It is also emphasized that, in addition to biodiversitystructures’, there is also a need to include biodiversity processes such as aspects of the functioning of ecosystems, which could even be more important than high species richness or diversity indices in certain low biodiversity sites like estuaries. Bengtsson (1998)[22] stated that biodiversity is an abstract aggregated property of species in the context of communities or ecosystems, and that there is no mechanistic relationship between single measures of biodiversity and the functioning of the entire ecosystem. Ecosystem functioning can, however, be included indirectly in an assessment of biodiversity value, through the identification of functional species or groups and critical areas.

Fig 1. The components of marine biodiversity

Zacharias & Roff (2000)[1] visualised the various components of biodiversity (see Fig. 1) in their ‘marine ecological framework’ (going from the species to the ecosystem level and including both biodiversity structures and processes). Each of these components can be linked to one or more of the selected valuation criteria, which makes it unnecessary to include biodiversity as a separate valuation criterion. The genetic level was included in this framework during the workshop and this resulted in the table on the right.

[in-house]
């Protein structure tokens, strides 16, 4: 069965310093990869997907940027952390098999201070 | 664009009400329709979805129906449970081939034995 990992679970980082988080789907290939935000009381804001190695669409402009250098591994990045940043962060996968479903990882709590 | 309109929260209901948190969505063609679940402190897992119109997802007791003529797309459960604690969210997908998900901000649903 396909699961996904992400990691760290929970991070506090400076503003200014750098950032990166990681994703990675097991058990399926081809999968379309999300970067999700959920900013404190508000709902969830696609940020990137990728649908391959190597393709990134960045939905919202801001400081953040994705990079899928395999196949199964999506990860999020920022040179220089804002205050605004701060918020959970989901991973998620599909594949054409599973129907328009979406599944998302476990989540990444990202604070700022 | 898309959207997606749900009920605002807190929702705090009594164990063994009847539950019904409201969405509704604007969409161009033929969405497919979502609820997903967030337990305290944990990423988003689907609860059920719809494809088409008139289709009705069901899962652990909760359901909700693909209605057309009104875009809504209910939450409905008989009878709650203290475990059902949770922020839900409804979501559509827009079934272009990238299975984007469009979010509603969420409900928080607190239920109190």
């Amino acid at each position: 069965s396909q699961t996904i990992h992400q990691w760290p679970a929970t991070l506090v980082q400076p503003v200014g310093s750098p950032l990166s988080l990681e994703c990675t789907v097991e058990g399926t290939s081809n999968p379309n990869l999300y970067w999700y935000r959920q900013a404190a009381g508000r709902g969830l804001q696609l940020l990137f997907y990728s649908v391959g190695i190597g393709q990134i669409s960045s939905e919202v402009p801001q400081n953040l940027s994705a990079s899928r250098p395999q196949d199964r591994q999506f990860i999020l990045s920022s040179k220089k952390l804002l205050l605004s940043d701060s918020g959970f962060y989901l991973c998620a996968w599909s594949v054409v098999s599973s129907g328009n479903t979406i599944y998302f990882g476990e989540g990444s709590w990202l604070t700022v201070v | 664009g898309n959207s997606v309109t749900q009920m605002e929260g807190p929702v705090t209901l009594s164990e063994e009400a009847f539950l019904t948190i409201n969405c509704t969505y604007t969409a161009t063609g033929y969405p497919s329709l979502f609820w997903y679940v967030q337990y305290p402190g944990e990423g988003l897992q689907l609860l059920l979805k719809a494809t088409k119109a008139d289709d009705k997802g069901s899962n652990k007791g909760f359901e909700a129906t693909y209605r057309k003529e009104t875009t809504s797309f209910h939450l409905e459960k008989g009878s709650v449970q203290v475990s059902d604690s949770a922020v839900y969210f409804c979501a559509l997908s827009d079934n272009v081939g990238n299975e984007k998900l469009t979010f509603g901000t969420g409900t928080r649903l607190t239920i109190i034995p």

By using this ‘framework’ it could therefore be possible to apply the valuation criteria while integrating various components of biodiversity.

Which elements of biodiversity from the framework should be included in the valuation concept?

Framework of Zacharias & Roff (2000)